On Monday, 22 June, the EU Foreign Affairs Council meeting in Luxembourg launched EU NAVFOR Med, a joint naval force aimed at dismantling people smuggling networks in the Mediterranean Sea. This decision by the EU foreign and defence ministers constitutes part of the Union’s Agenda on Migration.
The International Organization for Migration (IOM) reports that more than 100,000 migrants made their way to Europe this year alone, with Italy and Greece bearing the brunt of the surge. The perilous journey from war-torn Libya over the Mediterranean has already taken more than 1,800 lives since the beginning of the year, as people smugglers use dilapidated boats to execute their very profitable operations that put at high risk the lives of their desperate customers.
Dismantling and destroying smugglers’ facilities and assets is expected to prove a daunting challenge, as the EU can only operate within European and international waters and airspace. Vessels and fuel dumps, the backbone of this lucrative business, are located on Libyan shores, far away from the EU’s military reach. In order to be fully effective, the European Union must secure a UN Security Council resolution that would authorize the targeting of smugglers in Libyan territorial waters. Ideally there should also be cooperation with the Libyans. However, the chaos in Libya, translating to a boon for traffickers, will most likely yield reluctance towards any operation in the sea or on land by the country’s divided factions. This could see the transition to the most advanced phase of the EU mission – the disposal of vessels and related assets, before use – put on hold.
According to EU High Representative for Foreign Affairs and Security Policy Federica Mogherini, the first phase of the operation will start in the coming days and will include “information-gathering and patrolling on the high seas to support the detection and monitoring of smuggling networks.” The second phase of the operation provides for the search and, if necessary, seizure of suspicious vessels, while the third phase allows for the disposal of vessels and related assets, preferably before use, and the apprehension of traffickers and smugglers. A decision when and how to move beyond the first phase will be taken by the EU Council, after assessing factors like a possible UN mandate and the consent of the coastal states concerned.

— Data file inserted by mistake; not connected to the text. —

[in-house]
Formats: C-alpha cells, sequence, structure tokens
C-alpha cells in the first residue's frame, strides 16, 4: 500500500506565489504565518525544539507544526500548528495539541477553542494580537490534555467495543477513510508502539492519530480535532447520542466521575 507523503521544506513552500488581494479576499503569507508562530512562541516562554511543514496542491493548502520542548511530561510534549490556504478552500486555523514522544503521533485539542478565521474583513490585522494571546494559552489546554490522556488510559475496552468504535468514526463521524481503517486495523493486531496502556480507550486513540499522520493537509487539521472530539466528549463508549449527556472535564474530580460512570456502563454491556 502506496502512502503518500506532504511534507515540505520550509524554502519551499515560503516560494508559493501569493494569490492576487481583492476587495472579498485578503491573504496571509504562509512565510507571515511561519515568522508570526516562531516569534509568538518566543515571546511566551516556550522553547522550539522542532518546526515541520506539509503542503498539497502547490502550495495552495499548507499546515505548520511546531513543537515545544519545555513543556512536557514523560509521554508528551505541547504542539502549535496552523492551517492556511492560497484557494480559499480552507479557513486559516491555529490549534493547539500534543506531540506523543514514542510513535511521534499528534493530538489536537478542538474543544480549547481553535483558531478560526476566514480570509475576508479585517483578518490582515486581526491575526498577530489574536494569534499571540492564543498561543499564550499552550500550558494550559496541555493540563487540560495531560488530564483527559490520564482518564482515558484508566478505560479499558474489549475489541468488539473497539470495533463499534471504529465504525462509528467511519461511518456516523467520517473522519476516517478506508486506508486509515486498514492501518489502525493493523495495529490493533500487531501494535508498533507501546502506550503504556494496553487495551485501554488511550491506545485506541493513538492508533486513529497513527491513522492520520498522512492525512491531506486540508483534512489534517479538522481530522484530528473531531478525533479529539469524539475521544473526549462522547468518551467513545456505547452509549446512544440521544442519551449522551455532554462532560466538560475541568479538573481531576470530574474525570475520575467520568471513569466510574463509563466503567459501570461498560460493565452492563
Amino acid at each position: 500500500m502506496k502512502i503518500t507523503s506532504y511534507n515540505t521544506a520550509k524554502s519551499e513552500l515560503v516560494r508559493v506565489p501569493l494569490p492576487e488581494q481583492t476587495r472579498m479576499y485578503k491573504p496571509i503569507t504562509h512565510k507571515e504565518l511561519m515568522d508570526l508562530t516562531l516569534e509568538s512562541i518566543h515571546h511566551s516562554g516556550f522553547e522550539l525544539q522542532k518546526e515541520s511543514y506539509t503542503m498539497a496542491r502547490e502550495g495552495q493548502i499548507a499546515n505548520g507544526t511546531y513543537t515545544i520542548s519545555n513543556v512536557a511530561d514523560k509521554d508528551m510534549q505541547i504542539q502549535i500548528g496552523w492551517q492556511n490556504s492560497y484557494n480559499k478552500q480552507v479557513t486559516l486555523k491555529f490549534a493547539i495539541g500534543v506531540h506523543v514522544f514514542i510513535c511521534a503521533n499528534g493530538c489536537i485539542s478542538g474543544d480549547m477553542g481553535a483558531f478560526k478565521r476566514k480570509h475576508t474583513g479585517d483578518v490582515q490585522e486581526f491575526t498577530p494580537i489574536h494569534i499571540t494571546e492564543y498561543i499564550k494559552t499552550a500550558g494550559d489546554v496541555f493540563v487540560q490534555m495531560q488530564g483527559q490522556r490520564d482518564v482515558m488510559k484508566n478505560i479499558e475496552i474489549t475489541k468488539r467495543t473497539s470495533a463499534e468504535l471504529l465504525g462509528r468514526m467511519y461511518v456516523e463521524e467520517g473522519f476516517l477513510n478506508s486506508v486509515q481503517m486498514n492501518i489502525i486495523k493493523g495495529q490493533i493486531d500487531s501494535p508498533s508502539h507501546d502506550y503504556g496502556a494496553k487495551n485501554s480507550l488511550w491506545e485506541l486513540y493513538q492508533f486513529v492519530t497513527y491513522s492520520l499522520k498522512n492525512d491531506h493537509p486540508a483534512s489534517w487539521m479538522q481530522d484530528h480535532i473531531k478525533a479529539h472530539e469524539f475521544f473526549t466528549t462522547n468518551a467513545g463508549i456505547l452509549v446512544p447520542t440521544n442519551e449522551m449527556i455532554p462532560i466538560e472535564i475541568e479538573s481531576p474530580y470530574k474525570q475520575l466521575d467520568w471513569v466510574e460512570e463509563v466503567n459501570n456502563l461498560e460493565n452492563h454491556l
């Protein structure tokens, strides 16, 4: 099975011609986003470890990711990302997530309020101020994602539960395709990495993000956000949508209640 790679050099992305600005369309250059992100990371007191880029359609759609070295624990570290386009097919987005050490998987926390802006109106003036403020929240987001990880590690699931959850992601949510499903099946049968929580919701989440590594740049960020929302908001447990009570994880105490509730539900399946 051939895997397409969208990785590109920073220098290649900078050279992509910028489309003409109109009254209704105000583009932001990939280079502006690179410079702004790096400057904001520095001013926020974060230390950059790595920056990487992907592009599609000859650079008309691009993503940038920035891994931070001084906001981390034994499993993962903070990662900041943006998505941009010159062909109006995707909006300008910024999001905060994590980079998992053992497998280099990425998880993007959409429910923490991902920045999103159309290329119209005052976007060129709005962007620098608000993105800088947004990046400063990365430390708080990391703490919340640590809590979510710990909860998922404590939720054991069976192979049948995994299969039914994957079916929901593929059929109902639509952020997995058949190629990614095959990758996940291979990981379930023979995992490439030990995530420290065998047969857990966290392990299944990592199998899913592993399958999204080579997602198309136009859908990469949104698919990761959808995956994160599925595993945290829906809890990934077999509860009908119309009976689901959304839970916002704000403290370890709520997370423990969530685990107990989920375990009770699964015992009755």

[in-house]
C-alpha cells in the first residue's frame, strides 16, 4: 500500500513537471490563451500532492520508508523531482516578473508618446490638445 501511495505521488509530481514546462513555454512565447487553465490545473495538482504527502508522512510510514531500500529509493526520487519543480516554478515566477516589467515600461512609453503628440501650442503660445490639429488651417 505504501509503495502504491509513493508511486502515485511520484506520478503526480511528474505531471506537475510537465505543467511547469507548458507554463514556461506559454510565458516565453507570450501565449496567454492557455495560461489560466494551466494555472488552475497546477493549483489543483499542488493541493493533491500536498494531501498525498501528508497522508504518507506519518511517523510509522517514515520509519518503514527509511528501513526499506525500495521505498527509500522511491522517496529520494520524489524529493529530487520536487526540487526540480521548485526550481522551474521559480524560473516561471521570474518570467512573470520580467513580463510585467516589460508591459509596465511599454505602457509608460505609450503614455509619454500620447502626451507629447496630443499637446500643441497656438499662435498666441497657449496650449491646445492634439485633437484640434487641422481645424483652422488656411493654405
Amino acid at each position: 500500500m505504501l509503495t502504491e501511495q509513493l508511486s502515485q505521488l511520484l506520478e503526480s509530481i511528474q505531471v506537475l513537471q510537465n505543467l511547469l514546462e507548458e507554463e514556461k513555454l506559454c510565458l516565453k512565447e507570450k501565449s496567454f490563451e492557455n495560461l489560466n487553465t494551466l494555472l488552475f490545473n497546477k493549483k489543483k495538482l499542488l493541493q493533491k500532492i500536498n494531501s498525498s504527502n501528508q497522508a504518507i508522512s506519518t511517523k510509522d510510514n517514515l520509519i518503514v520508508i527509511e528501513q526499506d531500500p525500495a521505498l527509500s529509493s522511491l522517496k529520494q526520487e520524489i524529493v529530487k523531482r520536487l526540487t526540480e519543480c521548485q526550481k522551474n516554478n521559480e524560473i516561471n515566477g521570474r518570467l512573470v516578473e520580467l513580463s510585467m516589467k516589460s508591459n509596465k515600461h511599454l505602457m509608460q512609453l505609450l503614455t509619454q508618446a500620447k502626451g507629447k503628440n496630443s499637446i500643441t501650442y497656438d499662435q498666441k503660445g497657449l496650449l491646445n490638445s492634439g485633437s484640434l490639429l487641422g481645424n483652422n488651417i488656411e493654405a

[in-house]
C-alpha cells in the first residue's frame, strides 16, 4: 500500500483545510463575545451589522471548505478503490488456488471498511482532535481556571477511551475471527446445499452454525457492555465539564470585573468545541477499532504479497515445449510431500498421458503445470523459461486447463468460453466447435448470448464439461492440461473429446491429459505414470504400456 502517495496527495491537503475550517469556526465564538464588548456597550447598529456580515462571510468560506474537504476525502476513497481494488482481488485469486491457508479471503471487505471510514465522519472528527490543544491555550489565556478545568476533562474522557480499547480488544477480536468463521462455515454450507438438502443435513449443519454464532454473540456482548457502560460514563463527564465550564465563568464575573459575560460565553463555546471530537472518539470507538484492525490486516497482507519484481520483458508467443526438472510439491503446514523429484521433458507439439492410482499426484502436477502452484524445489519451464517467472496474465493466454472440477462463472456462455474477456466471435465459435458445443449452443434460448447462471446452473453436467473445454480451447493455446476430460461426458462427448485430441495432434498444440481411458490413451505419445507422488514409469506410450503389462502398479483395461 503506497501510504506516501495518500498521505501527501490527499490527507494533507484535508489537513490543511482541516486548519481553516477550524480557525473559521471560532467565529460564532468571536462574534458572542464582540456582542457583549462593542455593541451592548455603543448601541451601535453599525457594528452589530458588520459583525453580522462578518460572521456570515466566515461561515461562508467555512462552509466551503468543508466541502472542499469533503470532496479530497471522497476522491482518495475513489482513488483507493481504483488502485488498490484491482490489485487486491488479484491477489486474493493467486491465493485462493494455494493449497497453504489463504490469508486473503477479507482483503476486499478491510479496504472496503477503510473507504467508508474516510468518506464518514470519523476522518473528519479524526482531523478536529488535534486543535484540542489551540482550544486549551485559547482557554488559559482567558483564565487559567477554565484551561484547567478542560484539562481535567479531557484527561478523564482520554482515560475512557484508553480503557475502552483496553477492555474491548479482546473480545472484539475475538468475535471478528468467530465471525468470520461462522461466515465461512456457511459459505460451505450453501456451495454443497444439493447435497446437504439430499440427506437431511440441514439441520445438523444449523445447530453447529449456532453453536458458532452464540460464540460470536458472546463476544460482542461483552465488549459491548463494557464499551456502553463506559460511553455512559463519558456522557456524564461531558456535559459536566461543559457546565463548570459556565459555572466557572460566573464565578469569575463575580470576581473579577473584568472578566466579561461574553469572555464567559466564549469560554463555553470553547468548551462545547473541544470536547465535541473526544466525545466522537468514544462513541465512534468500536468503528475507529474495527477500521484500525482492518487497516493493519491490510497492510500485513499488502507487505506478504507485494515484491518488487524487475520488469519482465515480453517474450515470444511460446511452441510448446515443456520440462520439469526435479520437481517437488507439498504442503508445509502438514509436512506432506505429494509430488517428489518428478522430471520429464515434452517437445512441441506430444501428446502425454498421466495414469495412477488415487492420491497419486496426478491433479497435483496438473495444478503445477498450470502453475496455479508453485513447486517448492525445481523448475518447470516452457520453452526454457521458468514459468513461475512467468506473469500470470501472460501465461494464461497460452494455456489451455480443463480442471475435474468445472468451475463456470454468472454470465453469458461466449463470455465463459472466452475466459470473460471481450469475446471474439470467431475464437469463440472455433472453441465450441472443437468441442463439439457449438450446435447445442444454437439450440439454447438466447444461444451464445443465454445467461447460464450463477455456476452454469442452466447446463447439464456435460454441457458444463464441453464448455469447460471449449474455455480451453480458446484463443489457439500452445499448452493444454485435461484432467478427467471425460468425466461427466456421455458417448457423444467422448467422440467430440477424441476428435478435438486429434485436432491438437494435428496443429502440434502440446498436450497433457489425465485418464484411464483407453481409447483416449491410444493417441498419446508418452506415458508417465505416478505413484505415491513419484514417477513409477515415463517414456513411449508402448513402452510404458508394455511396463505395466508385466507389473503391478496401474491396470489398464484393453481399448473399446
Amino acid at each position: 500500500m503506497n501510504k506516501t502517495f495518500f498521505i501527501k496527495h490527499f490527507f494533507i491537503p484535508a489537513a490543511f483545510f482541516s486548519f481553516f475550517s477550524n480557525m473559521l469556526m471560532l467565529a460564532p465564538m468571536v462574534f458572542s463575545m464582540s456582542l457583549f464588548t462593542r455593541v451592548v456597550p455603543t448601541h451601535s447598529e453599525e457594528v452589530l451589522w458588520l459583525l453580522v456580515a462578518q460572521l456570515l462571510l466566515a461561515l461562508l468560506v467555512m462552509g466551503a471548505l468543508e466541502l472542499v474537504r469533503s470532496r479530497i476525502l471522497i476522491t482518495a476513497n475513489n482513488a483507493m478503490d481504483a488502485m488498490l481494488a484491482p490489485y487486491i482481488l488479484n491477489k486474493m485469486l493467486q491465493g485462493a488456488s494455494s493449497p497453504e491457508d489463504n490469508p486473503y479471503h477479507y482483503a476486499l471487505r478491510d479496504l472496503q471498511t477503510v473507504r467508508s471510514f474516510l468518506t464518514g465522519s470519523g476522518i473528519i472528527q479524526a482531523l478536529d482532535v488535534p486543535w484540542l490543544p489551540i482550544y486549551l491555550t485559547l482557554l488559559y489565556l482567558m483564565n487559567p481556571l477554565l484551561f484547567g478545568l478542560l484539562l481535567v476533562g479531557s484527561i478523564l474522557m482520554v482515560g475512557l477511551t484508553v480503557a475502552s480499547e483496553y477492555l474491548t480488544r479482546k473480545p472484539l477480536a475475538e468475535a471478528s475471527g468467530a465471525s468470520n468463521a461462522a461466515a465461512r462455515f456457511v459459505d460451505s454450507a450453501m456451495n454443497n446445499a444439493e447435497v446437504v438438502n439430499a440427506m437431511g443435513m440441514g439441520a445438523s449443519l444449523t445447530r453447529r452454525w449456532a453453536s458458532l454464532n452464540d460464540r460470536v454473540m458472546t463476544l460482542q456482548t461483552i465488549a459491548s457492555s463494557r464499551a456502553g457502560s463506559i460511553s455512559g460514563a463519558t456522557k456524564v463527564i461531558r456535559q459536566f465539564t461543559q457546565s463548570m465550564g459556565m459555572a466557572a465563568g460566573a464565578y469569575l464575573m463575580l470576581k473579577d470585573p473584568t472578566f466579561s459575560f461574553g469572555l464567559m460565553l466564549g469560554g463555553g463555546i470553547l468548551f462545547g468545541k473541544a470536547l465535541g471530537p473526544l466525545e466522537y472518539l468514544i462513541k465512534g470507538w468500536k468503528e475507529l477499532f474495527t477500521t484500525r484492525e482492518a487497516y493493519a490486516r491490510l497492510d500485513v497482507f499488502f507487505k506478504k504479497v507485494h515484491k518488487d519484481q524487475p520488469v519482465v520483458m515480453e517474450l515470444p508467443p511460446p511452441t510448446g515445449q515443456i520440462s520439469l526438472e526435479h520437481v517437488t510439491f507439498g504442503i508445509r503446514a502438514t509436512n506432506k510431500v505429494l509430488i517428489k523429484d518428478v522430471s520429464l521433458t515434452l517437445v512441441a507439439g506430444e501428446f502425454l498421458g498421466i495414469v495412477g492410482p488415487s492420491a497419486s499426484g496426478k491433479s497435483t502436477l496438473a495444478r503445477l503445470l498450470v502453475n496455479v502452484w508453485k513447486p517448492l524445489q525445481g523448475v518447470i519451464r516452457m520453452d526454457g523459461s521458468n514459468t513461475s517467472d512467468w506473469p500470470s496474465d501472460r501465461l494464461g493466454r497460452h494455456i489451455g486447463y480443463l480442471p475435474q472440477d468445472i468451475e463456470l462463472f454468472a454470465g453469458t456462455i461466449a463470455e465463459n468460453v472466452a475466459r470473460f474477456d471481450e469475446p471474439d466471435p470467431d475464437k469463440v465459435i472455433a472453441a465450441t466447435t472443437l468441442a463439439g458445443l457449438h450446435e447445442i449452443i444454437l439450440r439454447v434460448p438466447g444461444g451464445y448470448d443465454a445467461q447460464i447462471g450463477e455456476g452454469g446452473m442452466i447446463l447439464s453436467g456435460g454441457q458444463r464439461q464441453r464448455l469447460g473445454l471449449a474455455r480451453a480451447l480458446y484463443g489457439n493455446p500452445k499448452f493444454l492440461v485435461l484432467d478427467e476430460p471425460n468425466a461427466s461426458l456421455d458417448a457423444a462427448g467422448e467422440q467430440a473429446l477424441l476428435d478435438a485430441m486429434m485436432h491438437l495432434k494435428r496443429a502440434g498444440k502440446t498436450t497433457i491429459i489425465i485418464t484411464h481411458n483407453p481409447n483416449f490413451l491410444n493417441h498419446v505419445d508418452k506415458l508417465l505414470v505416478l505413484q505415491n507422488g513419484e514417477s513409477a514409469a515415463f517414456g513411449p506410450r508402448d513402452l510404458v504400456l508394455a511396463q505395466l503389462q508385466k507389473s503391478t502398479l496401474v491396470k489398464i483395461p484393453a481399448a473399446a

Even before its launch the EU NAVFOR Med has already received its fair share of criticism, with pro-refugee groups arguing that the move will ultimately deprive people fleeing poverty and war of their only way of escape instead of tackling the root cause of the problem. Addressing this very concern, Federica Mogherini made it clear in her statement that the EU operation is not targeting the migrants but “those who are making money on their [the migrants’] lives and too often their deaths. It is part of our efforts to save lives.” She went on to tell reporters that the EU also works “on an everyday basis on the root causes, namely poverty and crises and conflicts in particular in Syria, in Yemen and in Libya, as well as with the UN agencies dealing with migrants and refugees in countries of transit.”
EU NAVFOR Med is headquartered in Rome and its Operation Commander is Italian Rear Admiral Enrico Credendino, assisted at sea by Force Commander Rear Admiral Andrea Gueglio. The cost of the operation is estimated at €11.82 million for the two-month start-up phase and the initial 12-month mandate. While the naval force will go about fighting trafficking, the broader debate on migration continues among the EU member states, with disagreements notably over the proposed quota system for redistribution of asylum-seekers throughout the Union.